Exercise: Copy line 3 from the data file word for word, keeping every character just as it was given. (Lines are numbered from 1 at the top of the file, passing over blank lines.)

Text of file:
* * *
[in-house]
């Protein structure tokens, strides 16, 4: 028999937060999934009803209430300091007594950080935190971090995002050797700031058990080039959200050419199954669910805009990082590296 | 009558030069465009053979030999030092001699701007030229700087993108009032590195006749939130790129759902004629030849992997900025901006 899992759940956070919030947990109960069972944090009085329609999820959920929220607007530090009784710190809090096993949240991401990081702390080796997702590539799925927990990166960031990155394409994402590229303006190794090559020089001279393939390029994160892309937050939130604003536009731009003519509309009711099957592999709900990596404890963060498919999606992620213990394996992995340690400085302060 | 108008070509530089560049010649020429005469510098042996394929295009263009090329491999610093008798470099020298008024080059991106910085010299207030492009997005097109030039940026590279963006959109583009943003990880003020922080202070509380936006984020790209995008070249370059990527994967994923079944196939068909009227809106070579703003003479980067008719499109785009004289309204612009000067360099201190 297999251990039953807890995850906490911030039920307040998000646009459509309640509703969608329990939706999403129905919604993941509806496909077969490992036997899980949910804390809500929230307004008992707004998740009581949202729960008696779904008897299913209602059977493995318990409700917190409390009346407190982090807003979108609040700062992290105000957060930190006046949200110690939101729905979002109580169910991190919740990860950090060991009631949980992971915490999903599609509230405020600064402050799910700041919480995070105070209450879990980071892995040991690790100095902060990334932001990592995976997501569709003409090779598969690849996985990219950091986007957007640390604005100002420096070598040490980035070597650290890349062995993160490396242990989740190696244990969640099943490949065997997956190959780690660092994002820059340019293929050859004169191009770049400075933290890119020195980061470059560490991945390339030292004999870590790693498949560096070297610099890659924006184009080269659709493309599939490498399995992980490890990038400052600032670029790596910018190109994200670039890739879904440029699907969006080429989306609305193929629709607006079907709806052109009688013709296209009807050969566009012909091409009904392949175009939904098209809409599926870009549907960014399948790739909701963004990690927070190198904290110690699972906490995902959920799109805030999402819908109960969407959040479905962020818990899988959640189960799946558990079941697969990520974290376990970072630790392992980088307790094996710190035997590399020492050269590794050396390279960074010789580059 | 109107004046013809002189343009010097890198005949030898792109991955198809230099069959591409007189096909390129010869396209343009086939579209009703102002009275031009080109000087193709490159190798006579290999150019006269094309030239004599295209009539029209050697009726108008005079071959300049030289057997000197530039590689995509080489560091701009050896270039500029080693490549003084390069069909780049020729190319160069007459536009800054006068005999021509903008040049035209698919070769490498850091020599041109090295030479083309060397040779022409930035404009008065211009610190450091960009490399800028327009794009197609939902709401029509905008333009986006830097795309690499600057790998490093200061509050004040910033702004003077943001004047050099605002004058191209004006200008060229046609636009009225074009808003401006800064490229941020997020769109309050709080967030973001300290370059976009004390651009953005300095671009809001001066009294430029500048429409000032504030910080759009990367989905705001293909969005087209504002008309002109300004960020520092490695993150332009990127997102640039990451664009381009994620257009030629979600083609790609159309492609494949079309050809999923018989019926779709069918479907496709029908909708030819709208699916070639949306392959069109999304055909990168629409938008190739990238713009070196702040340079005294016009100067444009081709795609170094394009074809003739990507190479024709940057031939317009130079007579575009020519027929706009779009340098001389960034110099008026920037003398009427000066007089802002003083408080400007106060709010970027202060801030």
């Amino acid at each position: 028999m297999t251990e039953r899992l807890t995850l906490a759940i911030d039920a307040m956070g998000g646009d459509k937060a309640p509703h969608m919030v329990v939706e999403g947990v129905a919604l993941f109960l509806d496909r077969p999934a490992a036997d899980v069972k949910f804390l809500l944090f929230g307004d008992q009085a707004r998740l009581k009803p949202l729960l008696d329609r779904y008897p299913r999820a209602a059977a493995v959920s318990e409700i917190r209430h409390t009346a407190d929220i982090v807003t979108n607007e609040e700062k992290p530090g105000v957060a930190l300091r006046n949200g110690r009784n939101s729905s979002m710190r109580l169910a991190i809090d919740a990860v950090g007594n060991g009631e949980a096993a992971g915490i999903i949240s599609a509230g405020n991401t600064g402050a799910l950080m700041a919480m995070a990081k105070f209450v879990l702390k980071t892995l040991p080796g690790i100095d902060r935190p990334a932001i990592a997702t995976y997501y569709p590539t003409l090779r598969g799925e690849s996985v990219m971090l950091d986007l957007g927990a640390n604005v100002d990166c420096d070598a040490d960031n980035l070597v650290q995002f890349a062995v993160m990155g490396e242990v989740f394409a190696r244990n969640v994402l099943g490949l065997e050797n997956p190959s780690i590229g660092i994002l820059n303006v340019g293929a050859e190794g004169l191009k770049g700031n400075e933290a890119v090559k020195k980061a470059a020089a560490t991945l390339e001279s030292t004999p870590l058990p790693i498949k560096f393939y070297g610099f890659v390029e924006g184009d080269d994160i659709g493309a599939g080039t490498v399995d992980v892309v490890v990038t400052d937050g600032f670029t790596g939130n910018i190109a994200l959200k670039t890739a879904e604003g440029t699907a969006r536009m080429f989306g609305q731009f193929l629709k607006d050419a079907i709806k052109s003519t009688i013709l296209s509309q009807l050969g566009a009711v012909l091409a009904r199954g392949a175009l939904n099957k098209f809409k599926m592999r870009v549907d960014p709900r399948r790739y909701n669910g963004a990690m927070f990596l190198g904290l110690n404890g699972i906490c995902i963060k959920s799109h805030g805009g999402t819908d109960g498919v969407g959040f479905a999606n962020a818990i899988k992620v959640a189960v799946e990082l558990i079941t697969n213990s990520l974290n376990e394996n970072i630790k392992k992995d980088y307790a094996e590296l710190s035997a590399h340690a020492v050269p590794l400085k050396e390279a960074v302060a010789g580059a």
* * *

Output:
């Amino acid at each position: 028999m297999t251990e039953r899992l807890t995850l906490a759940i911030d039920a307040m956070g998000g646009d459509k937060a309640p509703h969608m919030v329990v939706e999403g947990v129905a919604l993941f109960l509806d496909r077969p999934a490992a036997d899980v069972k949910f804390l809500l944090f929230g307004d008992q009085a707004r998740l009581k009803p949202l729960l008696d329609r779904y008897p299913r999820a209602a059977a493995v959920s318990e409700i917190r209430h409390t009346a407190d929220i982090v807003t979108n607007e609040e700062k992290p530090g105000v957060a930190l300091r006046n949200g110690r009784n939101s729905s979002m710190r109580l169910a991190i809090d919740a990860v950090g007594n060991g009631e949980a096993a992971g915490i999903i949240s599609a509230g405020n991401t600064g402050a799910l950080m700041a919480m995070a990081k105070f209450v879990l702390k980071t892995l040991p080796g690790i100095d902060r935190p990334a932001i990592a997702t995976y997501y569709p590539t003409l090779r598969g799925e690849s996985v990219m971090l950091d986007l957007g927990a640390n604005v100002d990166c420096d070598a040490d960031n980035l070597v650290q995002f890349a062995v993160m990155g490396e242990v989740f394409a190696r244990n969640v994402l099943g490949l065997e050797n997956p190959s780690i590229g660092i994002l820059n303006v340019g293929a050859e190794g004169l191009k770049g700031n400075e933290a890119v090559k020195k980061a470059a020089a560490t991945l390339e001279s030292t004999p870590l058990p790693i498949k560096f393939y070297g610099f890659v390029e924006g184009d080269d994160i659709g493309a599939g080039t490498v399995d992980v892309v490890v990038t400052d937050g600032f670029t790596g939130n910018i190109a994200l959200k670039t890739a879904e604003g440029t699907a969006r536009m080429f989306g609305q731009f193929l629709k607006d050419a079907i709806k052109s003519t009688i013709l296209s509309q009807l050969g566009a009711v012909l091409a009904r199954g392949a175009l939904n099957k098209f809409k599926m592999r870009v549907d960014p709900r399948r790739y909701n669910g963004a990690m927070f990596l190198g904290l110690n404890g699972i906490c995902i963060k959920s799109h805030g805009g999402t819908d109960g498919v969407g959040f479905a999606n962020a818990i899988k992620v959640a189960v799946e990082l558990i079941t697969n213990s990520l974290n376990e394996n970072i630790k392992k992995d980088y307790a094996e590296l710190s035997a590399h340690a020492v050269p590794l400085k050396e390279a960074v302060a010789g580059a």